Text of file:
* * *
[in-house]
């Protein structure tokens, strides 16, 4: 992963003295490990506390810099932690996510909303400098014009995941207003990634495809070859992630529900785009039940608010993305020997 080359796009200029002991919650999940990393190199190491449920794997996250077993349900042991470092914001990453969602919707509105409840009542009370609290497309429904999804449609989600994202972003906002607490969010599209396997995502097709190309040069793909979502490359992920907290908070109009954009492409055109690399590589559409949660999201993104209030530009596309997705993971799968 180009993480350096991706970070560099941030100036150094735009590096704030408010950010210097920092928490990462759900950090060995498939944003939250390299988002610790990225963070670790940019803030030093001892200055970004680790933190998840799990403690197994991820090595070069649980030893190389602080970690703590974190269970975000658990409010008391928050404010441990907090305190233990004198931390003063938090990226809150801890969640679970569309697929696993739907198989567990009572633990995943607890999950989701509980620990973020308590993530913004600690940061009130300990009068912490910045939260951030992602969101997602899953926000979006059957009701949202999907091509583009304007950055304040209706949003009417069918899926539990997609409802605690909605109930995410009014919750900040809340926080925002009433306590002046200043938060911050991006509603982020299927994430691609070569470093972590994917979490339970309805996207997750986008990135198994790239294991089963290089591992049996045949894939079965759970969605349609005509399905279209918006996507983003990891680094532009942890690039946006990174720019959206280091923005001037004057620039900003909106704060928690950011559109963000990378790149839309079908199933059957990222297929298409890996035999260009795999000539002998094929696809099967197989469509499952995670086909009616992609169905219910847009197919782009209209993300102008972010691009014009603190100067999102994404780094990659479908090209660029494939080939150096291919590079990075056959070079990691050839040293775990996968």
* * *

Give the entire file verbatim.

[in-house]
């Protein structure tokens, strides 16, 4: 992963003295490990506390810099932690996510909303400098014009995941207003990634495809070859992630529900785009039940608010993305020997 080359796009200029002991919650999940990393190199190491449920794997996250077993349900042991470092914001990453969602919707509105409840009542009370609290497309429904999804449609989600994202972003906002607490969010599209396997995502097709190309040069793909979502490359992920907290908070109009954009492409055109690399590589559409949660999201993104209030530009596309997705993971799968 180009993480350096991706970070560099941030100036150094735009590096704030408010950010210097920092928490990462759900950090060995498939944003939250390299988002610790990225963070670790940019803030030093001892200055970004680790933190998840799990403690197994991820090595070069649980030893190389602080970690703590974190269970975000658990409010008391928050404010441990907090305190233990004198931390003063938090990226809150801890969640679970569309697929696993739907198989567990009572633990995943607890999950989701509980620990973020308590993530913004600690940061009130300990009068912490910045939260951030992602969101997602899953926000979006059957009701949202999907091509583009304007950055304040209706949003009417069918899926539990997609409802605690909605109930995410009014919750900040809340926080925002009433306590002046200043938060911050991006509603982020299927994430691609070569470093972590994917979490339970309805996207997750986008990135198994790239294991089963290089591992049996045949894939079965759970969605349609005509399905279209918006996507983003990891680094532009942890690039946006990174720019959206280091923005001037004057620039900003909106704060928690950011559109963000990378790149839309079908199933059957990222297929298409890996035999260009795999000539002998094929696809099967197989469509499952995670086909009616992609169905219910847009197919782009209209993300102008972010691009014009603190100067999102994404780094990659479908090209660029494939080939150096291919590079990075056959070079990691050839040293775990996968």